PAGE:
District Heating Network optimization for the City of Blois
The IoThink Solutions team got contacted by the urban heating department of the City of Blois in France to optimize the district heating network of the whole town and reduce heat loss.
The initial need:
Initially, the temperature in the boiler room of this priority development area network was considered to be too high. The maintenance team needed to analyze the possibility of regulating the temperature to set it to 109°C (for hot water).
The main goal was to analyze the behavior in the substations, optimize them and improve the operations on the network itself.
When the results of the entire campaign indicated a possibility of lowering the temperature regime, the team decided to conduct a more serious study in order to validate the possibility of improving the entire network.
Here the users were mainly tenants of housing but also tenants of city buildings, schools and sports halls. The network is composed of more than 90% renewable energy and is supplied by a 14km network.
In the near future, the gains of this downgrade will be mainly to get less expensive equipment, reduce heat loss and maintenance, with the objective of keeping the heat cost under control.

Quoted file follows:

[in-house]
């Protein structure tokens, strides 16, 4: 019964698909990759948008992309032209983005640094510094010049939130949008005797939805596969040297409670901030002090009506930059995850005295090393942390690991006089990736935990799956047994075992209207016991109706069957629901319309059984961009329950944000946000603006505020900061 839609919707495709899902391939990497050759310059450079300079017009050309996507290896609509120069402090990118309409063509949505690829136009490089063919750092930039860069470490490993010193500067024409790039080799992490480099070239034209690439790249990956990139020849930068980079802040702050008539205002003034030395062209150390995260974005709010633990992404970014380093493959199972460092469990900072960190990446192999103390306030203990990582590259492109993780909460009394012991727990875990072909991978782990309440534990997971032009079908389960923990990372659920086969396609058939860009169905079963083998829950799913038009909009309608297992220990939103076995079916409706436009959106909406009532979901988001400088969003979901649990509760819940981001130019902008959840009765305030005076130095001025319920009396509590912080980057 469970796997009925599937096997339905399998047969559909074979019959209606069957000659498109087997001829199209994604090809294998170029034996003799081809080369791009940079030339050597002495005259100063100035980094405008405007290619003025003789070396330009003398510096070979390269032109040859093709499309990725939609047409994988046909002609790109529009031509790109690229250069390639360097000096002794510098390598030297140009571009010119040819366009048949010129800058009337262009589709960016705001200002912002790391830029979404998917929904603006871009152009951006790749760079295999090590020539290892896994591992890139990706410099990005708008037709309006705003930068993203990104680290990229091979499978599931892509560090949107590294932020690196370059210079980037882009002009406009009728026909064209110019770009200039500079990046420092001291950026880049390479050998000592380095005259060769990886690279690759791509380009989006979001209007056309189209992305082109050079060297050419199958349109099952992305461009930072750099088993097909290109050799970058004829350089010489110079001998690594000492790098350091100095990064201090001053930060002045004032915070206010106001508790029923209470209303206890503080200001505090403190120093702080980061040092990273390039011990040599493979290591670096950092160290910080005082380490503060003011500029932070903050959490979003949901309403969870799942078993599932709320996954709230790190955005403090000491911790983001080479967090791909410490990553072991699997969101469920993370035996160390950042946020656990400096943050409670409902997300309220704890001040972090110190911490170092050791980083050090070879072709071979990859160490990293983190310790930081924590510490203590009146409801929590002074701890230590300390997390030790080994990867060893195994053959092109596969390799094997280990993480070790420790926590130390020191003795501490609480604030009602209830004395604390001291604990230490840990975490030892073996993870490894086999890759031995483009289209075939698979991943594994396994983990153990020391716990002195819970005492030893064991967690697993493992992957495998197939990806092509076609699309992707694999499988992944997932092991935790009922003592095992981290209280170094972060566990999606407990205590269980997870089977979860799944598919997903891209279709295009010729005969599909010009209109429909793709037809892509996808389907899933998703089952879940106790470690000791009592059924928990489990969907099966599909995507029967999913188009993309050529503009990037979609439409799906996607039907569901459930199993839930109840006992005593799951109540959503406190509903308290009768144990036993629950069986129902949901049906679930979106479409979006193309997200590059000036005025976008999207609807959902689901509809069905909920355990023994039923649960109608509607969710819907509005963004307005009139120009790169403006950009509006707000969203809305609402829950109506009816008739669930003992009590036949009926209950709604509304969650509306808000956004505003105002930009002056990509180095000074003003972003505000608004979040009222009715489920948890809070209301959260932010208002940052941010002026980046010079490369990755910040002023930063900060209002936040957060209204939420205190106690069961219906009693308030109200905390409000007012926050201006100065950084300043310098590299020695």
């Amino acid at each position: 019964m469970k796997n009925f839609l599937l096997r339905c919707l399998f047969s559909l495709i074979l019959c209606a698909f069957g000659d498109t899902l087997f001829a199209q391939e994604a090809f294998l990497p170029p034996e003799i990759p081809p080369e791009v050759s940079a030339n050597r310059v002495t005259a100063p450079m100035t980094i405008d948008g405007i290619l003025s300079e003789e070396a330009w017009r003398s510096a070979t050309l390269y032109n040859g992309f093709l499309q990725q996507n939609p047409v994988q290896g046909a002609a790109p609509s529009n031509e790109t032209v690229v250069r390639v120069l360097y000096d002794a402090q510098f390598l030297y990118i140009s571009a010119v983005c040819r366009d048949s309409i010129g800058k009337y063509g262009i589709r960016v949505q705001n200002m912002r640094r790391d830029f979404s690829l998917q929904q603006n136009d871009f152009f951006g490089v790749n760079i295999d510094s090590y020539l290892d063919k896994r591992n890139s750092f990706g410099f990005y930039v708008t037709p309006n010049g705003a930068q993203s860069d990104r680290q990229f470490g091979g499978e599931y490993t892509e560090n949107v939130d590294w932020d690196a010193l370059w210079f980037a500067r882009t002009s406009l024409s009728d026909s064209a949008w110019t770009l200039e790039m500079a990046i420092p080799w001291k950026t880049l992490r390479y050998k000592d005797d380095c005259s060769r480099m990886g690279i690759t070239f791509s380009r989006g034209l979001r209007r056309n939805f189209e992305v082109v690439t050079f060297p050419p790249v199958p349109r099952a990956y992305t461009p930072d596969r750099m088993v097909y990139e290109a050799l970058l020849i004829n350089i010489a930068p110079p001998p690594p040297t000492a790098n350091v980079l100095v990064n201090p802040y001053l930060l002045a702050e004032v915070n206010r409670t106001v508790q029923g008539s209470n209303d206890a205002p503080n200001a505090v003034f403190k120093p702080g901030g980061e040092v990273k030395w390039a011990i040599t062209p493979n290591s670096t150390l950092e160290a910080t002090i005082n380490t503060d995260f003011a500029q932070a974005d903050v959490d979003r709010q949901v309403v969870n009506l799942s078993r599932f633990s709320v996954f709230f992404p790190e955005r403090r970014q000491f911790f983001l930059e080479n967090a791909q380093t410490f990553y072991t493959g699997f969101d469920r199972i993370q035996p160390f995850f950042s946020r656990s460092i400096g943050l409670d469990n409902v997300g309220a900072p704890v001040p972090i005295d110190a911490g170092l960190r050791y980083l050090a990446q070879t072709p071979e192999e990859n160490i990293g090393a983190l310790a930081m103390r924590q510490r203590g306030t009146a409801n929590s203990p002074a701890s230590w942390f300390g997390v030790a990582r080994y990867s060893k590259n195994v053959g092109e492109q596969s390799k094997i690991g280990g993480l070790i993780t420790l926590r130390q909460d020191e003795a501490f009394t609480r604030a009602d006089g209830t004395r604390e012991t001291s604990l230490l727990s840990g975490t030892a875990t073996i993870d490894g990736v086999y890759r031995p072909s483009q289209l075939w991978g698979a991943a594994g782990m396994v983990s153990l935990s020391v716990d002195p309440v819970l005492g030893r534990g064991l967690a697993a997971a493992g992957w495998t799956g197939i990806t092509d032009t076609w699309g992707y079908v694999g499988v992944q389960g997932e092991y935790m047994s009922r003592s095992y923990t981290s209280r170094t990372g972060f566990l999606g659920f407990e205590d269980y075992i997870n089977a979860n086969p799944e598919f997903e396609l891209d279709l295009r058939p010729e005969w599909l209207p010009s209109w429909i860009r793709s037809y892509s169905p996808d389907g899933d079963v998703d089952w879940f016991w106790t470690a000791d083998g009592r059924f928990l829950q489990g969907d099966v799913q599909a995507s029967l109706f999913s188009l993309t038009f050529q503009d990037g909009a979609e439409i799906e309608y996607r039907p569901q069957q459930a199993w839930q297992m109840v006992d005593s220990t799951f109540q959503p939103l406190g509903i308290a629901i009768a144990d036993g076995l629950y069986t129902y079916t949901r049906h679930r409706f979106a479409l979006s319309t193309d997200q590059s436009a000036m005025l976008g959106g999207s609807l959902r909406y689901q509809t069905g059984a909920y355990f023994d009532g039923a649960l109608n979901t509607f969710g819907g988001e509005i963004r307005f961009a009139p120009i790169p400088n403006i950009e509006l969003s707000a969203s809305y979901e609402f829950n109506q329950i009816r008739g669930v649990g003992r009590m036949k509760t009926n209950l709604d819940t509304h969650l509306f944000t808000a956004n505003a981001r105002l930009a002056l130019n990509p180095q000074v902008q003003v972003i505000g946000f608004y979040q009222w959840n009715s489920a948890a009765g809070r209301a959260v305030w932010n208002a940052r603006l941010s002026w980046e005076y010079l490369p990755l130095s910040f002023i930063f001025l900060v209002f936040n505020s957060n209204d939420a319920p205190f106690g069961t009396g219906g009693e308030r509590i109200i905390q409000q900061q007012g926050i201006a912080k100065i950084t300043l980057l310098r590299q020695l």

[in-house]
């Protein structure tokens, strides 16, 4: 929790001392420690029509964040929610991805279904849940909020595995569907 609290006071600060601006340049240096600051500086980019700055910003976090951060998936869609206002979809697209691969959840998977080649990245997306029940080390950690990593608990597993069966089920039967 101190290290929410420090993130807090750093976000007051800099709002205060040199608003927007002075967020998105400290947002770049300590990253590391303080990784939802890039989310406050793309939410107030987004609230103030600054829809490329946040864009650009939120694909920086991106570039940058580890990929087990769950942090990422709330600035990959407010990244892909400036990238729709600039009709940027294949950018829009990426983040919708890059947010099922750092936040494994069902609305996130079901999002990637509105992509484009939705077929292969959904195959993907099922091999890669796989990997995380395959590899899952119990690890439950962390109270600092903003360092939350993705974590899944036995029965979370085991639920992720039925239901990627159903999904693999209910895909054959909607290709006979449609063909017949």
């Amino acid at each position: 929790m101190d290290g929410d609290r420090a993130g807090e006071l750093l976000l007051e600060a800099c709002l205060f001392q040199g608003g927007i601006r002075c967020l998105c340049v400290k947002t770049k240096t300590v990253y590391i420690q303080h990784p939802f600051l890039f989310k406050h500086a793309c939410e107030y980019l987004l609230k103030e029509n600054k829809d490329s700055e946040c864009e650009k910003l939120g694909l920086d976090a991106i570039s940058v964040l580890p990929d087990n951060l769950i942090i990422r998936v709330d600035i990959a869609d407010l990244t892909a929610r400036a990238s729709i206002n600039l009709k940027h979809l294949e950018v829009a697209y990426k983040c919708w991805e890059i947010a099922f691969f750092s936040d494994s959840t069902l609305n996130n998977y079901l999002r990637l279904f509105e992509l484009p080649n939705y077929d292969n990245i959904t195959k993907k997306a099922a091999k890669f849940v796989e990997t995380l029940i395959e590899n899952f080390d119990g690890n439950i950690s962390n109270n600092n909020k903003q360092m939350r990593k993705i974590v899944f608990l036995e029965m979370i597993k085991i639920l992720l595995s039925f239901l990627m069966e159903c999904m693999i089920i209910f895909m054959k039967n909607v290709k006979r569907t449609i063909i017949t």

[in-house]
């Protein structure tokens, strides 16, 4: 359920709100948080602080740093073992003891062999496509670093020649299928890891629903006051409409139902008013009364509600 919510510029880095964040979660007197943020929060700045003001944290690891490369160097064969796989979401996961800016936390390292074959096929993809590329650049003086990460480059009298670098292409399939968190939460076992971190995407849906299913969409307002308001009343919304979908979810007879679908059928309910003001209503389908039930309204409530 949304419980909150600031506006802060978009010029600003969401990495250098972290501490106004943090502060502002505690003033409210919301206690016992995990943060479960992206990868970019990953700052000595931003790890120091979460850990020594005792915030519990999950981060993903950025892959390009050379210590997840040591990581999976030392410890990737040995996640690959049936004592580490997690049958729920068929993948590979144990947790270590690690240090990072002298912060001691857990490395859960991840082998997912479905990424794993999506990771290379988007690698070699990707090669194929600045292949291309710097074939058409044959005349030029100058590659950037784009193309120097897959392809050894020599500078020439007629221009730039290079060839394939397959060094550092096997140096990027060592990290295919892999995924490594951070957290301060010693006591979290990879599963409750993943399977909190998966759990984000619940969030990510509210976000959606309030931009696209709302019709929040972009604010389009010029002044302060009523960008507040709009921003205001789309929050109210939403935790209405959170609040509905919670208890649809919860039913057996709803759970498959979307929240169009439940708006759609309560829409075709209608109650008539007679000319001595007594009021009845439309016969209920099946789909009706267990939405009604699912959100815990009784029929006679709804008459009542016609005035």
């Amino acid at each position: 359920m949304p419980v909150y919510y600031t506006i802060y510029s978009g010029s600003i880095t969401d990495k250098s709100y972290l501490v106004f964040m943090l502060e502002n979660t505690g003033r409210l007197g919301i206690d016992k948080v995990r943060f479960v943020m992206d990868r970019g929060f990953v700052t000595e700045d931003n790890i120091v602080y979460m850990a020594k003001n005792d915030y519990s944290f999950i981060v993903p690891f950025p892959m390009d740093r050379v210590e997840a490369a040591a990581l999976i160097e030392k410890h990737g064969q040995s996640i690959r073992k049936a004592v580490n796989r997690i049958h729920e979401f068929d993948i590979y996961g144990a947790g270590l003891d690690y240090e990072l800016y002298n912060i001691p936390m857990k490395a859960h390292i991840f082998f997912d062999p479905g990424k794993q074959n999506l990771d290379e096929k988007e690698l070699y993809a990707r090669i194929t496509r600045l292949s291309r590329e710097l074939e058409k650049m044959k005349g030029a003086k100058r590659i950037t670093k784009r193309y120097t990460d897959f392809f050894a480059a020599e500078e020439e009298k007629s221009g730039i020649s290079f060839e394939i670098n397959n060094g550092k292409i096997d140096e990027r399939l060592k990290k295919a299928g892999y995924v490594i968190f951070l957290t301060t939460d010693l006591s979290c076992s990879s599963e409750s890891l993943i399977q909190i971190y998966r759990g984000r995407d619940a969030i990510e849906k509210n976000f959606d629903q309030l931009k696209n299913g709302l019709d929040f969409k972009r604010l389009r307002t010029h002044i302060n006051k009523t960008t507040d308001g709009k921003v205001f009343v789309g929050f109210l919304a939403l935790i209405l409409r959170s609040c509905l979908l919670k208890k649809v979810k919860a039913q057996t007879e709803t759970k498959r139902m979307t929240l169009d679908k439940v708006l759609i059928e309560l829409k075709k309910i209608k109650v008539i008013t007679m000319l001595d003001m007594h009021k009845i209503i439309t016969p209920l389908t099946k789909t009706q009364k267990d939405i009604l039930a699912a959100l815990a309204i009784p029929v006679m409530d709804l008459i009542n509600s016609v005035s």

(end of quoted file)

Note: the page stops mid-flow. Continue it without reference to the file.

Originally, a technician would go onsite only once a month to perform temperature readings.
Now, the urban heating service can monitor remotely the temperatures of the city heating system by receiving data automatically every 10 minutes !
For this project, Enless Wireless temperature sensors (dual probes) have been connected to the heat circuit of the sub-stations of Blois.
The technology selected here was the LoRa public network operated by Orange Live Objects.
If a threshold is exceeded (high or low threshold), corrective action is taken by the operator who manages the heat delivery through the public service delegation contract after consultation with the City Council.
Benefits of this IoT solution:
– High flexibility and very “user-friendly” web interface
– Limited public heating expenses
– Simplicity of the implementation
– No need for on-site data collection
– Time and human resources saved
– Increase in data frequency and accuracy
First feedbacks on the solution implemented
Jean-Philippe Greus, Heat Systems Technician indicated:
“The use of connected probes has allowed us to quickly set up a temperature measurement and monitoring campaign. Initially, this had a significant impact on the human resources mobilized. We would not have been able to carry out this operation with traditional probes whose installation and follow-up would have been very time-consuming (agent time which we did not have). Thus, the cost of the equipments deployed was amortized through the agent time saved over the campaign period.
The connected probes allowed us to get feedback from the beginning of the data transmission, which would have required a much longer time with probes equipped with recorders. The main goal of this operation was not to save energy but to optimize the management of the network and thus to free up heat in order to consider other connections without increasing the power or lowering the temperatures. These measures will subsequently result in potential savings.”